Antique Japanese (Samurai) saddle (kura), from the "Samurai: Armor of the Warrior" exhibit 2011, Musée du Quai Branly, Paris, France

Kura () is the generic name for the Japanese saddle. The word "kura" is most commonly associated with the saddle used by the samurai class of feudal Japan. Over time the Japanese added elements of their own until the Japanese saddle became an identifiable style, also known as the samurai saddle.

History and description

The Japanese were known to be using the Chinese style of saddle during the Nara period (AD 710 to 794), but during the Heian (794 to 1185), changes made to the Chinese saddle led to what we now call the kura or Japanese saddle. The Chinese style saddle is known as karagura while the Japanese style is known as yamatogura.[1]

In the fourth century AD, the Japanese started using horses in warfare.[2] Cavalry proved to be decisive in the Jinshin War of 672–73, in Fujiwara no Hirotsugu's rebellion in 740 and in the revolt of Fujiwara no Nakamaro in 756.[3]

Samurai warriors increasingly used horses,[4] and rode two types of kura: the suikangura or "aristocratic saddle", and the gunjingura, or war saddle. The main weapon of early samurai warfare was the yumi (bow) and the kura provided a rugged, stable, comfortable platform for shooting arrows. However, the design was not well suited for speed or distance. The introduction of firearms in Japan in 1543 eventually led to the development of the Japanese matchlock (tanegashima) which supplanted the yumi as the weapon of choice by the samurai. As a result, horse-mounted samurai were no longer the main military force. During the Edo period (1603 to 1868) horses were no longer needed for warfare and the samurai started using highly decorated kura with colored lacquers, and extensive intricate inlays and leather work. Mounted samurai became a ceremonial presence in the entourages of processions by their daimyō (feudal lord).[5][6]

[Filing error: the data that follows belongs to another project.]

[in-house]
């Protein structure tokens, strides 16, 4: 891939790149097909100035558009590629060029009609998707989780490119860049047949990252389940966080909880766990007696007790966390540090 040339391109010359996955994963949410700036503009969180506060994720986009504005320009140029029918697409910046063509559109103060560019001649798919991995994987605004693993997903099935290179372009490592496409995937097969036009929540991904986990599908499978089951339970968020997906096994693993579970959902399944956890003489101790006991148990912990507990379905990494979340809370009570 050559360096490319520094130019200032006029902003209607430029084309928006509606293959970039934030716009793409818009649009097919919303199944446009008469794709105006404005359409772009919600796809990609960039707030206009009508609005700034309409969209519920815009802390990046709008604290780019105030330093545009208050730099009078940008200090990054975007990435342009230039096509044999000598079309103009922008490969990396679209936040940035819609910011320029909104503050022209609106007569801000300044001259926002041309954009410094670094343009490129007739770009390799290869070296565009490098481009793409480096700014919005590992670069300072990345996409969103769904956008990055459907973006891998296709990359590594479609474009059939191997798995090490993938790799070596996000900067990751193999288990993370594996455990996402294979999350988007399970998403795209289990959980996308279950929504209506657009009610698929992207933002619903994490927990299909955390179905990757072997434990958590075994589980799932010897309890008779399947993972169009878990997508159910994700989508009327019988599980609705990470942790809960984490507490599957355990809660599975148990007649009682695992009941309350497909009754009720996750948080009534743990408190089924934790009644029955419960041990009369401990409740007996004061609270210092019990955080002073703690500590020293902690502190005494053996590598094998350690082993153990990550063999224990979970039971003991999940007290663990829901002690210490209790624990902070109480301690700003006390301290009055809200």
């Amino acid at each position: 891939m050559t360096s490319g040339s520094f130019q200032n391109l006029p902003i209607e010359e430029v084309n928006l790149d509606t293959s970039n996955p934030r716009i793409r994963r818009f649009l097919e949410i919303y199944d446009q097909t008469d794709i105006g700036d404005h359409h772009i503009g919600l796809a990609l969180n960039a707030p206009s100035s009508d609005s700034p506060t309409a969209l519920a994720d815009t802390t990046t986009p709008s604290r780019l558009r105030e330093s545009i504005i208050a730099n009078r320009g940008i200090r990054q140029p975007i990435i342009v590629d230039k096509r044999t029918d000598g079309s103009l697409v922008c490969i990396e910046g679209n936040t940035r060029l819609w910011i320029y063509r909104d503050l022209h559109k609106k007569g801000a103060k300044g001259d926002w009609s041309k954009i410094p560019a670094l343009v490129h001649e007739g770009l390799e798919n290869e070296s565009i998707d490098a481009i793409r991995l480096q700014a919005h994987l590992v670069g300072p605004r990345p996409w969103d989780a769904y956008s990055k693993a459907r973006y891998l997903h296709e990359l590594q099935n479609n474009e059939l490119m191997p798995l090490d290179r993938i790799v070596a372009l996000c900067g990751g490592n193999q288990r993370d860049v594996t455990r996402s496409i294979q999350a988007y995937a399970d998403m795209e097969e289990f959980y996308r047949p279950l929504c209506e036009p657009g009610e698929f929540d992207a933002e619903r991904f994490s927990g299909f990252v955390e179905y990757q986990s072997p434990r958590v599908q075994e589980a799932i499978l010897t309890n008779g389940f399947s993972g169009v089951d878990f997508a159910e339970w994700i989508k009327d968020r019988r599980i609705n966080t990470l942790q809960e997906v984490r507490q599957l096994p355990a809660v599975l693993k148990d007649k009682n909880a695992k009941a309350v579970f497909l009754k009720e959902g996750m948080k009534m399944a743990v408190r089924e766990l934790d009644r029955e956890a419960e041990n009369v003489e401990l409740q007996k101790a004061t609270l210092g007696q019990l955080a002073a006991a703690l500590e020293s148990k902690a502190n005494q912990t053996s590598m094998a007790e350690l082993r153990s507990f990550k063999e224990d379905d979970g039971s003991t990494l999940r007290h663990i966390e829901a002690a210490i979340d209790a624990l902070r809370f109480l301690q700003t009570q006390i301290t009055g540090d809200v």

Riding in a saddle was reserved for the samurai class until the end of the samurai era in 1868. Lower classes would ride on a pack saddle (ni-gura or konida-gura) or bareback.[7] Pack horses (ni-uma or konida-uma) carried a variety of merchandise and the baggage of travelers using a pack saddle that ranged from a basic wooden frame to the elaborate pack saddles used for the semi-annual processions (sankin-kōtai) of daimyōs.[8] Pack horses also carried the equipment and food for samurai warriors during military campaigns.[9] With the end of the samurai era and beginning of the Meiji period (1868–1912), non-samurai were allowed to openly ride horses and eventually the Japanese adopted saddles of styles seen in the occidental world. Saddles used by Japanese officers during the Russo-Japanese War (1904–1905) are described as being based on civilian English saddles.[10]

Kura-no-baju (Japanese saddle and related parts)

Types of kura

Yamato gura (Japanese style kura)

Kara gura (Chinese style kura)

Ni-gura or konida-gura (Kura for pack horses (ni-uma or konida-uma))


Kurabane is the wooden tree of the Japanese saddle which was made from red oak (kashi), the parts are connected to each other by joints and cords allowing the kurabane to flex, it has four parts, the maewa (pommel) the arched front plate, the shizuwa (cantle) the arched rear plate, these are connected by two igi (contoured side bands) which connect the maewa to the shizuwa, the igi rest on either side of the horse's spine and serve as the under frame for the leather seat (basen or kura tsubo), the igi are slotted for the stirrup straps (chikara-gawa or gekiso) to pass through.[11]